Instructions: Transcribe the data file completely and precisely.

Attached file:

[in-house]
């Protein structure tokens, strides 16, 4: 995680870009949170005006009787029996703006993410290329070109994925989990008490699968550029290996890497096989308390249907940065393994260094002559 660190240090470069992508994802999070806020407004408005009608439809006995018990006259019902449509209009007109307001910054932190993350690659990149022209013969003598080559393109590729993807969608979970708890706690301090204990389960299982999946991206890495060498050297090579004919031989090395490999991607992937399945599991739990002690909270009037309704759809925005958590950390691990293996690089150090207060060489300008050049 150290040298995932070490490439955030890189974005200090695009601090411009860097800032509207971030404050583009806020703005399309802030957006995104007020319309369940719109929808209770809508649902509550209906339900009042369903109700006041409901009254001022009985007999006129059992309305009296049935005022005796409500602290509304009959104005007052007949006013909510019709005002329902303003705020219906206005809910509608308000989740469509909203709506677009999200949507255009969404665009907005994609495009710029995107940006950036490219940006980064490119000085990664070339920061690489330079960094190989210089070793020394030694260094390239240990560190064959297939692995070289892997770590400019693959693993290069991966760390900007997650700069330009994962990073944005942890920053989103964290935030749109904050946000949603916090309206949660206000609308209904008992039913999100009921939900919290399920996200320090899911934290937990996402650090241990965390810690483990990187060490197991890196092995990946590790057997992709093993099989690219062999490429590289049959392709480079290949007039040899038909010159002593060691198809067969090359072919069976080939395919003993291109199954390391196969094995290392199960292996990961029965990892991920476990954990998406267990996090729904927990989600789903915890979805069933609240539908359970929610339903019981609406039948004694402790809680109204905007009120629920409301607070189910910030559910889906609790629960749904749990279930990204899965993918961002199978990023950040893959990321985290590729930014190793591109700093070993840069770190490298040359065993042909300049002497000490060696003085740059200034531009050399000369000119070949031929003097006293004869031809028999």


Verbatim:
[in-house]
């Protein structure tokens, strides 16, 4: 995680870009949170005006009787029996703006993410290329070109994925989990008490699968550029290996890497096989308390249907940065393994260094002559 660190240090470069992508994802999070806020407004408005009608439809006995018990006259019902449509209009007109307001910054932190993350690659990149022209013969003598080559393109590729993807969608979970708890706690301090204990389960299982999946991206890495060498050297090579004919031989090395490999991607992937399945599991739990002690909270009037309704759809925005958590950390691990293996690089150090207060060489300008050049 150290040298995932070490490439955030890189974005200090695009601090411009860097800032509207971030404050583009806020703005399309802030957006995104007020319309369940719109929808209770809508649902509550209906339900009042369903109700006041409901009254001022009985007999006129059992309305009296049935005022005796409500602290509304009959104005007052007949006013909510019709005002329902303003705020219906206005809910509608308000989740469509909203709506677009999200949507255009969404665009907005994609495009710029995107940006950036490219940006980064490119000085990664070339920061690489330079960094190989210089070793020394030694260094390239240990560190064959297939692995070289892997770590400019693959693993290069991966760390900007997650700069330009994962990073944005942890920053989103964290935030749109904050946000949603916090309206949660206000609308209904008992039913999100009921939900919290399920996200320090899911934290937990996402650090241990965390810690483990990187060490197991890196092995990946590790057997992709093993099989690219062999490429590289049959392709480079290949007039040899038909010159002593060691198809067969090359072919069976080939395919003993291109199954390391196969094995290392199960292996990961029965990892991920476990954990998406267990996090729904927990989600789903915890979805069933609240539908359970929610339903019981609406039948004694402790809680109204905007009120629920409301607070189910910030559910889906609790629960749904749990279930990204899965993918961002199978990023950040893959990321985290590729930014190793591109700093070993840069770190490298040359065993042909300049002497000490060696003085740059200034531009050399000369000119070949031929003097006293004869031809028999």